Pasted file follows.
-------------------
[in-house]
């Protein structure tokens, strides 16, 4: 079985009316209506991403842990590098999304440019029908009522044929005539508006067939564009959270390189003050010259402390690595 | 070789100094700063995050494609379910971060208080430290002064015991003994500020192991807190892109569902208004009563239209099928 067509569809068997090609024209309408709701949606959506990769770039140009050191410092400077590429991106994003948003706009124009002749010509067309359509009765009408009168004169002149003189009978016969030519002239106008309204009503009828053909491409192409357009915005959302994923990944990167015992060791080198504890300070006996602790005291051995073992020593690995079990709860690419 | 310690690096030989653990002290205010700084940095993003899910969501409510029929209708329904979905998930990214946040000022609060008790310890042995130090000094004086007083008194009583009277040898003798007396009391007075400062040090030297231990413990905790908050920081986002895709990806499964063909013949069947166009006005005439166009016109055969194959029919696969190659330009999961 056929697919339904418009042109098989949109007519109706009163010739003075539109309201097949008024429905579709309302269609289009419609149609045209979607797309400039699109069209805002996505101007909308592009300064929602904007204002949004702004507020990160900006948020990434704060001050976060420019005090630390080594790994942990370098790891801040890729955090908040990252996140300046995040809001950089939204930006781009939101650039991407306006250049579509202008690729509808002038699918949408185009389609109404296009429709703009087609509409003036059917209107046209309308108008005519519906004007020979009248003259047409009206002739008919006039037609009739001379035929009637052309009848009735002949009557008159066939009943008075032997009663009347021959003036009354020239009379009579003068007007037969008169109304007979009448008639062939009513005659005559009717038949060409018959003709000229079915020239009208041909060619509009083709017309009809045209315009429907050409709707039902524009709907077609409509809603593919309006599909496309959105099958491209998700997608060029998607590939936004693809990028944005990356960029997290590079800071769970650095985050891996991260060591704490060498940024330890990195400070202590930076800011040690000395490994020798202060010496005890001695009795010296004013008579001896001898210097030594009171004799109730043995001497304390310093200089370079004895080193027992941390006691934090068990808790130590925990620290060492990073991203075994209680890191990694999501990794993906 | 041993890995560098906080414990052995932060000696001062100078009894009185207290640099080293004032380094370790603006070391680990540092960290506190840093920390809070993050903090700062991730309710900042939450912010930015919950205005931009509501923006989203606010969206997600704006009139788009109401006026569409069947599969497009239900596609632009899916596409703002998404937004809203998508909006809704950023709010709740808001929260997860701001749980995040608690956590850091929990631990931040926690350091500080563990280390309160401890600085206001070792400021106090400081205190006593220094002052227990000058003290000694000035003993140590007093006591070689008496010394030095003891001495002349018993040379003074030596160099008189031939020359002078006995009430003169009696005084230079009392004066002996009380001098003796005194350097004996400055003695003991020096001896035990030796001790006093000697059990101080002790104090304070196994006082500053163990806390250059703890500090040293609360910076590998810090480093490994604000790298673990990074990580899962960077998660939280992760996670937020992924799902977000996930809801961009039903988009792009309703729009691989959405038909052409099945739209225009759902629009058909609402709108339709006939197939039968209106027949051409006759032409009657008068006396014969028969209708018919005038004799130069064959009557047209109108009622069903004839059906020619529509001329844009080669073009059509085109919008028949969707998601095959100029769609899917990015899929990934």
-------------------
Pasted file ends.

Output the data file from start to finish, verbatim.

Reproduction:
[in-house]
């Protein structure tokens, strides 16, 4: 079985009316209506991403842990590098999304440019029908009522044929005539508006067939564009959270390189003050010259402390690595 | 070789100094700063995050494609379910971060208080430290002064015991003994500020192991807190892109569902208004009563239209099928 067509569809068997090609024209309408709701949606959506990769770039140009050191410092400077590429991106994003948003706009124009002749010509067309359509009765009408009168004169002149003189009978016969030519002239106008309204009503009828053909491409192409357009915005959302994923990944990167015992060791080198504890300070006996602790005291051995073992020593690995079990709860690419 | 310690690096030989653990002290205010700084940095993003899910969501409510029929209708329904979905998930990214946040000022609060008790310890042995130090000094004086007083008194009583009277040898003798007396009391007075400062040090030297231990413990905790908050920081986002895709990806499964063909013949069947166009006005005439166009016109055969194959029919696969190659330009999961 056929697919339904418009042109098989949109007519109706009163010739003075539109309201097949008024429905579709309302269609289009419609149609045209979607797309400039699109069209805002996505101007909308592009300064929602904007204002949004702004507020990160900006948020990434704060001050976060420019005090630390080594790994942990370098790891801040890729955090908040990252996140300046995040809001950089939204930006781009939101650039991407306006250049579509202008690729509808002038699918949408185009389609109404296009429709703009087609509409003036059917209107046209309308108008005519519906004007020979009248003259047409009206002739008919006039037609009739001379035929009637052309009848009735002949009557008159066939009943008075032997009663009347021959003036009354020239009379009579003068007007037969008169109304007979009448008639062939009513005659005559009717038949060409018959003709000229079915020239009208041909060619509009083709017309009809045209315009429907050409709707039902524009709907077609409509809603593919309006599909496309959105099958491209998700997608060029998607590939936004693809990028944005990356960029997290590079800071769970650095985050891996991260060591704490060498940024330890990195400070202590930076800011040690000395490994020798202060010496005890001695009795010296004013008579001896001898210097030594009171004799109730043995001497304390310093200089370079004895080193027992941390006691934090068990808790130590925990620290060492990073991203075994209680890191990694999501990794993906 | 041993890995560098906080414990052995932060000696001062100078009894009185207290640099080293004032380094370790603006070391680990540092960290506190840093920390809070993050903090700062991730309710900042939450912010930015919950205005931009509501923006989203606010969206997600704006009139788009109401006026569409069947599969497009239900596609632009899916596409703002998404937004809203998508909006809704950023709010709740808001929260997860701001749980995040608690956590850091929990631990931040926690350091500080563990280390309160401890600085206001070792400021106090400081205190006593220094002052227990000058003290000694000035003993140590007093006591070689008496010394030095003891001495002349018993040379003074030596160099008189031939020359002078006995009430003169009696005084230079009392004066002996009380001098003796005194350097004996400055003695003991020096001896035990030796001790006093000697059990101080002790104090304070196994006082500053163990806390250059703890500090040293609360910076590998810090480093490994604000790298673990990074990580899962960077998660939280992760996670937020992924799902977000996930809801961009039903988009792009309703729009691989959405038909052409099945739209225009759902629009058909609402709108339709006939197939039968209106027949051409006759032409009657008068006396014969028969209708018919005038004799130069064959009557047209109108009622069903004839059906020619529509001329844009080669073009059509085109919008028949969707998601095959100029769609899917990015899929990934």